By The Washington Post · Peter Whoriskey · NATIONAL, BUSINESS, US-GLOBAL-MARKETS
But what exactly the new low foretells for the U.S. economy has divided the world into two remarkably contrary camps: those who see the new lows as another sign of relative U.S. strength, and those who see it as an unmistakable augury of tough economic times ahead, and possibly, recession.
Maybe most perplexing, massive market wagers have been made in support of both views: The optimists have pushed the stock market ever higher, while the pessimists have driven bond yields ever lower.
As a result, for those who look to the stock and bond markets for clues to the U.S. economy, the picture it presents alternates between exuberance and, increasingly, deep gloom.
"It's getting so the dissonance between the bond market and stock market is deafening," said Diane Swonk, chief economist at Grant Thornton.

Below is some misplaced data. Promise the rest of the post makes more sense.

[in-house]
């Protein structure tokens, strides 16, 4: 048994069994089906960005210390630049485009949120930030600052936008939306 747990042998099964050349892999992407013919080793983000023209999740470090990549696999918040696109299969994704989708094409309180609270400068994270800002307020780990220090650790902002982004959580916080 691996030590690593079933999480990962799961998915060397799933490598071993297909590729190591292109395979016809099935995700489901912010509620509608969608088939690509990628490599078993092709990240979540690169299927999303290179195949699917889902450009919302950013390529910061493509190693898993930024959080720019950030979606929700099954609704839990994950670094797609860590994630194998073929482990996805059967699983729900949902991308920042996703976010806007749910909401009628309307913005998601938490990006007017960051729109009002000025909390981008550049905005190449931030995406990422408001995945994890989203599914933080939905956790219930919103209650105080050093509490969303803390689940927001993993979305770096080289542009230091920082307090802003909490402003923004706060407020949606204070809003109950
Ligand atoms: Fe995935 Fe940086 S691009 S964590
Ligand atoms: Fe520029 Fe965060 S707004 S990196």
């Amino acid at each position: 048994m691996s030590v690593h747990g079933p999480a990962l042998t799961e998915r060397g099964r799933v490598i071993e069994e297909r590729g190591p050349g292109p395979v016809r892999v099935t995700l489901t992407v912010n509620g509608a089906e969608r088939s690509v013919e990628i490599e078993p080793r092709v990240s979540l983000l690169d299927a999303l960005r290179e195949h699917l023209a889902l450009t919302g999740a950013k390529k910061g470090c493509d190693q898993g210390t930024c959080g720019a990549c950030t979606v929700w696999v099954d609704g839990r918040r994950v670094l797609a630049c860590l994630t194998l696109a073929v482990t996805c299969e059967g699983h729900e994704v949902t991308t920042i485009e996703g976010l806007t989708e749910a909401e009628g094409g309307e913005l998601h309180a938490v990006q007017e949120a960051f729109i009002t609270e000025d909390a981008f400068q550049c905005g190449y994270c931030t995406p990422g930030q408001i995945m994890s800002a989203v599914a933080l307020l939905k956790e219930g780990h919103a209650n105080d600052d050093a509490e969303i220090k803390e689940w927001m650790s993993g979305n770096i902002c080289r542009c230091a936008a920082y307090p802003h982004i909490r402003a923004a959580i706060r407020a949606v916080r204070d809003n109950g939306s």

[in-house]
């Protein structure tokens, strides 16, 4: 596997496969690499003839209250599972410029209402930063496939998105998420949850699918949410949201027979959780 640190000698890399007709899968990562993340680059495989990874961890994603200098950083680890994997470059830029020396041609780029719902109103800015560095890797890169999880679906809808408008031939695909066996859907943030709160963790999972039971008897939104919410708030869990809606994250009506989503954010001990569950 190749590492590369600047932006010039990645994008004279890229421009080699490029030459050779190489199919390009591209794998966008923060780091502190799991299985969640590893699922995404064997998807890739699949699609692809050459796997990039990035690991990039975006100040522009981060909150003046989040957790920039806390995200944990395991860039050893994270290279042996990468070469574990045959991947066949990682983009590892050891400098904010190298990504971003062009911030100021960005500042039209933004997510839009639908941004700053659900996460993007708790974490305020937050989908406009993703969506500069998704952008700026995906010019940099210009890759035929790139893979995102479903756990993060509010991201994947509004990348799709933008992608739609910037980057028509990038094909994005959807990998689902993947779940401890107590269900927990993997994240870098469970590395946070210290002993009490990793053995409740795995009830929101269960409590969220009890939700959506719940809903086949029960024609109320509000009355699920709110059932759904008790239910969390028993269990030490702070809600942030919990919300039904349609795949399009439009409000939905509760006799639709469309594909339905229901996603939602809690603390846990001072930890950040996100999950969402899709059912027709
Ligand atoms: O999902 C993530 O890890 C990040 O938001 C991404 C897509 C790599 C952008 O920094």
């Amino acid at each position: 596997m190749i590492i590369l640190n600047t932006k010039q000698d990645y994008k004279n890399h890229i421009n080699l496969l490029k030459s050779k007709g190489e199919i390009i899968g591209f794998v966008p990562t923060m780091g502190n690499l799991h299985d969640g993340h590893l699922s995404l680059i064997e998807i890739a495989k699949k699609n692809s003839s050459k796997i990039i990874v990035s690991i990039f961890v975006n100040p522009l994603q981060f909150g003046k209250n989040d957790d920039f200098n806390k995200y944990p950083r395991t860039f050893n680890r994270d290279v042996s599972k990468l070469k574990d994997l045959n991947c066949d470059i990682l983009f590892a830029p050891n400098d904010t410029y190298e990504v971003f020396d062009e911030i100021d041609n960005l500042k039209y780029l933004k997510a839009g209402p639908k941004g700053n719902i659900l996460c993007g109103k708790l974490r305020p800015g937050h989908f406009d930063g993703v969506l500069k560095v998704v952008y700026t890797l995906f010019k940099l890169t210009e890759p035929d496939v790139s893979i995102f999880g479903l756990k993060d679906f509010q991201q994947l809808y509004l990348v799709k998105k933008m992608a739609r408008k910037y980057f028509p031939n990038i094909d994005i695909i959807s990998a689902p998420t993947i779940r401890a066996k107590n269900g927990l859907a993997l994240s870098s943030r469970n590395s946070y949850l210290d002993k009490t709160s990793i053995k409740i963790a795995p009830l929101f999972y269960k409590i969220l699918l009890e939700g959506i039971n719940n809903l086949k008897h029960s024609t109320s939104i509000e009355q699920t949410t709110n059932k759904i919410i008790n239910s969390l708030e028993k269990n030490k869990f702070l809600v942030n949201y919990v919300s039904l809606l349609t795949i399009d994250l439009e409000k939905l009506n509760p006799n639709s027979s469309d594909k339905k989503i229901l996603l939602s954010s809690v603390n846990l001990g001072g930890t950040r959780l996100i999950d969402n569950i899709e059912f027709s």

On one side of the divide is the enthusiasm of the stock market. Though it dipped on Friday, the S&P 500 average is up 20 percent from its close a year ago. The troubles caused by the coronavirus, and the disruptions at countless Chinese factories, appears to have had little effect on these investors.
"We should be very calm about the U.S. side of the story which is actually looking pretty good," National Economic Council Director Larry Kudlow said Friday on CNBC. "On the other hand, the Chinese side of the story is very difficult - it's a human tragedy."
In this view, the unusually low bond yields can be taken as a sign of U.S. strength. They dropped not because of any weakness in the U.S. economy, but because investors in the overseas economies most affected by the coronavirus are looking for safe investments - and for that they turn to U.S. Treasury bonds.
"I just think, in general, I would be very careful to put too much emphasis on what bond rates are doing," Kudlow said. "I think you have a lot of mood swings here and I don't think it affects the fundamentals.. . . I think the fundamentals of this economy are very solid, all right? Very solid.